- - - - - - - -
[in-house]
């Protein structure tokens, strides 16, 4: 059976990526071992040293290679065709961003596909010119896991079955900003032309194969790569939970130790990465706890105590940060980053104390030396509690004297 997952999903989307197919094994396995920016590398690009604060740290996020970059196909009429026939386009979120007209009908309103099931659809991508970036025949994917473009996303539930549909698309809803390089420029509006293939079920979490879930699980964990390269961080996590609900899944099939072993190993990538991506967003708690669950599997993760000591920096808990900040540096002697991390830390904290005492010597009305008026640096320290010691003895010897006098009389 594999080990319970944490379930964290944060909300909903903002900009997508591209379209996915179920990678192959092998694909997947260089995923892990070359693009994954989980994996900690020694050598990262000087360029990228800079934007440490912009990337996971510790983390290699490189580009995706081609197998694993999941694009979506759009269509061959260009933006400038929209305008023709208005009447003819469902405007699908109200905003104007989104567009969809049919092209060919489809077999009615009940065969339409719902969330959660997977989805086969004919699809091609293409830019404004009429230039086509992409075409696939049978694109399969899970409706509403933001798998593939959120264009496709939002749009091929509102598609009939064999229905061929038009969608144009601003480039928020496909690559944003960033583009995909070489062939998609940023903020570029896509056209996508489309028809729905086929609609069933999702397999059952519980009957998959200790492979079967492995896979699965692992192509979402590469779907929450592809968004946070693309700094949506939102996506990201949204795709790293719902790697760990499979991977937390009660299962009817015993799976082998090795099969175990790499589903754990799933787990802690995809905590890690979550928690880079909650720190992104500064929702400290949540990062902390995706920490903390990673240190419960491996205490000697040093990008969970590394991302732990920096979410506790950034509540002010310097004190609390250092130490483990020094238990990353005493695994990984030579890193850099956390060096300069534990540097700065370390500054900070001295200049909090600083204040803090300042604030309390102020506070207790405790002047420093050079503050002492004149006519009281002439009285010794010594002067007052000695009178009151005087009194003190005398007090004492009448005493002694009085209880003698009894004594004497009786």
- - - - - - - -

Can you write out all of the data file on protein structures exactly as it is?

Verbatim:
[in-house]
């Protein structure tokens, strides 16, 4: 059976990526071992040293290679065709961003596909010119896991079955900003032309194969790569939970130790990465706890105590940060980053104390030396509690004297 997952999903989307197919094994396995920016590398690009604060740290996020970059196909009429026939386009979120007209009908309103099931659809991508970036025949994917473009996303539930549909698309809803390089420029509006293939079920979490879930699980964990390269961080996590609900899944099939072993190993990538991506967003708690669950599997993760000591920096808990900040540096002697991390830390904290005492010597009305008026640096320290010691003895010897006098009389 594999080990319970944490379930964290944060909300909903903002900009997508591209379209996915179920990678192959092998694909997947260089995923892990070359693009994954989980994996900690020694050598990262000087360029990228800079934007440490912009990337996971510790983390290699490189580009995706081609197998694993999941694009979506759009269509061959260009933006400038929209305008023709208005009447003819469902405007699908109200905003104007989104567009969809049919092209060919489809077999009615009940065969339409719902969330959660997977989805086969004919699809091609293409830019404004009429230039086509992409075409696939049978694109399969899970409706509403933001798998593939959120264009496709939002749009091929509102598609009939064999229905061929038009969608144009601003480039928020496909690559944003960033583009995909070489062939998609940023903020570029896509056209996508489309028809729905086929609609069933999702397999059952519980009957998959200790492979079967492995896979699965692992192509979402590469779907929450592809968004946070693309700094949506939102996506990201949204795709790293719902790697760990499979991977937390009660299962009817015993799976082998090795099969175990790499589903754990799933787990802690995809905590890690979550928690880079909650720190992104500064929702400290949540990062902390995706920490903390990673240190419960491996205490000697040093990008969970590394991302732990920096979410506790950034509540002010310097004190609390250092130490483990020094238990990353005493695994990984030579890193850099956390060096300069534990540097700065370390500054900070001295200049909090600083204040803090300042604030309390102020506070207790405790002047420093050079503050002492004149006519009281002439009285010794010594002067007052000695009178009151005087009194003190005398007090004492009448005493002694009085209880003698009894004594004497009786």